October 16, 2017

Big Ideas and Emerging Innovations

Ears of wheat are seen during sunset in a field of the Intikulskoye farm outside the Siberian village of Tolsty Mys, in Krasnoyarsk region, Russia. REUTERS/Ilya Naymushin

Mark your calendars for the 2018 Global Food Security Symposium March 21 and 22, 2018 in Washington, DC! Do you know of a student who is interested in shaping new ideas for food security and agricultural development? Encourage them to apply now to join the 2018 Next Generation Student Delegation. Applications are due on or before Sunday, November 5.
20 million people are on the brink of famine across four countries in the Middle East and Africa—northeastern Nigeria, Somalia, South Sudan, and Yemen. Here’s what you should know about the world’s largest humanitarian crisis since WWII from Marcus Glassman, Research Associate for the Global Food and Agriculture Program at the Chicago Council on Global Affairs.
For 12,000 years, human agriculture has cultivated grains that are replanted every year, at enormous environmental cost; kernza represents a new way forward. While wheat must be planted year after year, kernza can survive from season to season. This helps rebuild topsoil year after year instead of tearing it apart every season. This leads to more nutrients in the soil and better carbon sequestration.
A transformation from small-scale subsistence to mechanized farms is essential, said experts. If Africa were to increase productivity on farms, there would immediately be increases the incomes and livelihoods of about 60-70 percent of people. Recommendations include increasing the rights of female farmers, embracing modern technology, and changing land tenure systems.
According to the FAO, young people growing up in rural Africa need jobs so they are not forced to join the growing ranks of poor seeking work in cities. By 2030, there will be about 1.3 billion people 15 to 24 years old on the planet, some 100 million more than in 2015. Industrial and service sectors have not grown enough to meet the demand of new job seekers.
The first-ever roadmap to combat animal tuberculosis (bovine TB) and its transmission to humans, most often through consumption of contaminated untreated meat or dairy products from diseased animals, calls for close collaboration between those working to improve health. New data released by the WHO estimates that over 140,000 people fall ill and more than 12,000 people die each year due to bovine TB.


The Global Food and Agriculture Program aims to inform the development of US policy on global agricultural development and food security by raising awareness and providing resources, information, and policy analysis to the US Administration, Congress, and interested experts and organizations.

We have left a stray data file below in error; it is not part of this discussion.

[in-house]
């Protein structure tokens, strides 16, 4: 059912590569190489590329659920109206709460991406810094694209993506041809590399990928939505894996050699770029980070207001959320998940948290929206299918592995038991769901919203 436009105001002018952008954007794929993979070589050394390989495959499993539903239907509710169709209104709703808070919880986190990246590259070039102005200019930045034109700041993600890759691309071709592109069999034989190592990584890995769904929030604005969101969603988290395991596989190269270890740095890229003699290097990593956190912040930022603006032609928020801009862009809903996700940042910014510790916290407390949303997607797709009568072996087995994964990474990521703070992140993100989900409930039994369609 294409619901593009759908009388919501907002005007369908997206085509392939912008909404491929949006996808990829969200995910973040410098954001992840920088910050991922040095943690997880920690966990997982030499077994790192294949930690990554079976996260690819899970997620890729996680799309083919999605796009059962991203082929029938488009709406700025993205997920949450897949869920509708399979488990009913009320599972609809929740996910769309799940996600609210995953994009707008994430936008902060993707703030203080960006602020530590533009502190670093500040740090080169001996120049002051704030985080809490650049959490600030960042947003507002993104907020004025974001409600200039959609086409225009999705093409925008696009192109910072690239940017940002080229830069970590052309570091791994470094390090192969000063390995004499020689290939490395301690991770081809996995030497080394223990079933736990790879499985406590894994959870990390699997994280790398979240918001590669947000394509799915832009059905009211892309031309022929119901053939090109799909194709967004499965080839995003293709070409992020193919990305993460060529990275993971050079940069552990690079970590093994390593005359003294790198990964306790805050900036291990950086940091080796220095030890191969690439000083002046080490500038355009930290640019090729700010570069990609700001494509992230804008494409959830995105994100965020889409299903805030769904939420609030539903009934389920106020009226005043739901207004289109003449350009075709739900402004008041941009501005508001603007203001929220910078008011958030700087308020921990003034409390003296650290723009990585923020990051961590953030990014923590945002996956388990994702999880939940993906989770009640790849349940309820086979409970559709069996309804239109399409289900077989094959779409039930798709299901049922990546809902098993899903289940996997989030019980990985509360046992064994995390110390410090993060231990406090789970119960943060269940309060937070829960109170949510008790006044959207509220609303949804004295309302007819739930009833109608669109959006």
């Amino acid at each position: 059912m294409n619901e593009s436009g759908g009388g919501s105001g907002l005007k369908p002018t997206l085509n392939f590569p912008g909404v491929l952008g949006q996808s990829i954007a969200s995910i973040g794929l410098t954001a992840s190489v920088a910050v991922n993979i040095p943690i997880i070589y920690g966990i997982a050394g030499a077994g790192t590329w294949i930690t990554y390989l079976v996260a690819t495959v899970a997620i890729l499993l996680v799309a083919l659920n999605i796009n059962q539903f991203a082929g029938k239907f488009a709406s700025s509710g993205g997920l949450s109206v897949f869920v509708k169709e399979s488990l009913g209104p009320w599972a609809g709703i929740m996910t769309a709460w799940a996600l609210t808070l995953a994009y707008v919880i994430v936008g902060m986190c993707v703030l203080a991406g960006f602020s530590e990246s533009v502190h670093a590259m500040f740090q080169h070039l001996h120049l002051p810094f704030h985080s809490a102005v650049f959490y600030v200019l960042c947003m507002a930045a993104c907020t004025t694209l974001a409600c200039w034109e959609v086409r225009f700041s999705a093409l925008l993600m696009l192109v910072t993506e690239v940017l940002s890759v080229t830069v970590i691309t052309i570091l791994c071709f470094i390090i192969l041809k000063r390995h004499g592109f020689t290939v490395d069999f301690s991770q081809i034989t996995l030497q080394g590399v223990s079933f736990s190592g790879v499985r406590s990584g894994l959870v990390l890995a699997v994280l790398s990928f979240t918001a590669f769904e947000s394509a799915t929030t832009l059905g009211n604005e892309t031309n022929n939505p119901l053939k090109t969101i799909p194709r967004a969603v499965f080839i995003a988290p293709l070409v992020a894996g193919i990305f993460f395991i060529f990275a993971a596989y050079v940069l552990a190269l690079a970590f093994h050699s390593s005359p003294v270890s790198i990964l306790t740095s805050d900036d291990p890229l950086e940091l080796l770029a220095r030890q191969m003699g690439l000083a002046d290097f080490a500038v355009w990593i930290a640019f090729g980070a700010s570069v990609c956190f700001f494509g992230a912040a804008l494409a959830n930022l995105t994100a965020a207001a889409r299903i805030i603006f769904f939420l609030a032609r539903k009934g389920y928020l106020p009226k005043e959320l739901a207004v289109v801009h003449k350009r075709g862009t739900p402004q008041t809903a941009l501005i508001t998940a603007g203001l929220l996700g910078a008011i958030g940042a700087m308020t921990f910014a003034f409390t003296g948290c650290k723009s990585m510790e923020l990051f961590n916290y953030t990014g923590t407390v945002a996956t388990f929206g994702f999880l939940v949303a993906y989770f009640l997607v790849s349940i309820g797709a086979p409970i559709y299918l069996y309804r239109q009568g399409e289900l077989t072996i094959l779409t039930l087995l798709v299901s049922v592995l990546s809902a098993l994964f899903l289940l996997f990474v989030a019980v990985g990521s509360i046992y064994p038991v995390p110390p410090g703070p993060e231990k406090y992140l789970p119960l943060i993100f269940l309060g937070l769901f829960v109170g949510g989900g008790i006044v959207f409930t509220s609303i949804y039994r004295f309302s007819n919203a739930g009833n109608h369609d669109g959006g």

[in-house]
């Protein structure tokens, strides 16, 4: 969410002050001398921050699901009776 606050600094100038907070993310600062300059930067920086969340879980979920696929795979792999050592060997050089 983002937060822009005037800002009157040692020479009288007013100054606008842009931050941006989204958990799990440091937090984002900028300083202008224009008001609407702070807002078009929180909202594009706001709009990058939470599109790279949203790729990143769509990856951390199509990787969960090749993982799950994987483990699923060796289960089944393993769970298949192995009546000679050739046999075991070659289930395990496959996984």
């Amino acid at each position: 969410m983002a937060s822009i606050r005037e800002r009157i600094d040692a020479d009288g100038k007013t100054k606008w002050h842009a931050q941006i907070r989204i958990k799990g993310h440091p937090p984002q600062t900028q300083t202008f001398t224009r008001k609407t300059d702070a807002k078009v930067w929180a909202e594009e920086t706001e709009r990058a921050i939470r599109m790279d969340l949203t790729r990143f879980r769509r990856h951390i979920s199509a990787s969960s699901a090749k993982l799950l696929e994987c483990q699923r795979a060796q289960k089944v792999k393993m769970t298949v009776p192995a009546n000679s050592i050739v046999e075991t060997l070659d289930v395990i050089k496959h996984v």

The Global Food and Agriculture Program is housed within the Chicago Council on Global Affairs, an independent, nonpartisan organization that provides insight – and influences the public discourse – on critical global issues. The Council on Global Affairs convenes leading global voices and conducts independent research to bring clarity and offer solutions to challenges and opportunities across the globe. The Council is committed to engaging the public and raising global awareness of issues that transcend borders and transform how people, business, and governments engage the world.

Support for the Global Food and Agriculture Program is generously provided by the Bill & Melinda Gates Foundation.


1,000 Days Blog, 1,000 Days

Africa Can End Poverty, World Bank

Agrilinks Blog

Bread Blog, Bread for the World

Can We Feed the World Blog, Agriculture for Impact

Concern Blogs, Concern Worldwide

Institute Insights, Bread for the World Institute

End Poverty in South Asia, World Bank

Global Development Blog, Center for Global Development

The Global Food Banking Network

Harvest 2050, Global Harvest Initiative

The Hunger and Undernutrition Blog, Humanitas Global Development

International Food Policy Research Institute News, IFPRI

International Maize and Wheat Improvement Center Blog, CIMMYT

ONE Blog, ONE Campaign

One Acre Fund Blog, One Acre Fund

Overseas Development Institute Blog, Overseas Development Institute

Oxfam America Blog, Oxfam America

Preventing Postharvest Loss, ADM Institute

Sense & Sustainability Blog, Sense & Sustainability

WFP USA Blog, World Food Program USA


| By Millicent Yeboah-Awudzi

Next Generation 2018 - Dreams of Change

Our 12th post in the Next Generation blog series is by Millicent Yeboah-Awudzi, PhD candidate in applied plant science at Louisiana State University.